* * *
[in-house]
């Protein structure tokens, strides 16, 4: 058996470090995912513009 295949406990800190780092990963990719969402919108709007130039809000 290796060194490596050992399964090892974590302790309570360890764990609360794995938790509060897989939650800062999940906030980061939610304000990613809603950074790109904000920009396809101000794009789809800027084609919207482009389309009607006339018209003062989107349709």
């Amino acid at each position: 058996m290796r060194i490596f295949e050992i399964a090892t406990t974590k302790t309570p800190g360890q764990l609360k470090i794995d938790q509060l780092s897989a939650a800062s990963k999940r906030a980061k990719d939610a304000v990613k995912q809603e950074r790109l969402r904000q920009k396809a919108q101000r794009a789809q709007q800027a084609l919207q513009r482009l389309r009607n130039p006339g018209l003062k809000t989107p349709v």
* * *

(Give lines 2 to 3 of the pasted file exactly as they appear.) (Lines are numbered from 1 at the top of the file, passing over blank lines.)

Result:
């Protein structure tokens, strides 16, 4: 058996470090995912513009 295949406990800190780092990963990719969402919108709007130039809000 290796060194490596050992399964090892974590302790309570360890764990609360794995938790509060897989939650800062999940906030980061939610304000990613809603950074790109904000920009396809101000794009789809800027084609919207482009389309009607006339018209003062989107349709």
């Amino acid at each position: 058996m290796r060194i490596f295949e050992i399964a090892t406990t974590k302790t309570p800190g360890q764990l609360k470090i794995d938790q509060l780092s897989a939650a800062s990963k999940r906030a980061k990719d939610a304000v990613k995912q809603e950074r790109l969402r904000q920009k396809a919108q101000r794009a789809q709007q800027a084609l919207q513009r482009l389309r009607n130039p006339g018209l003062k809000t989107p349709v």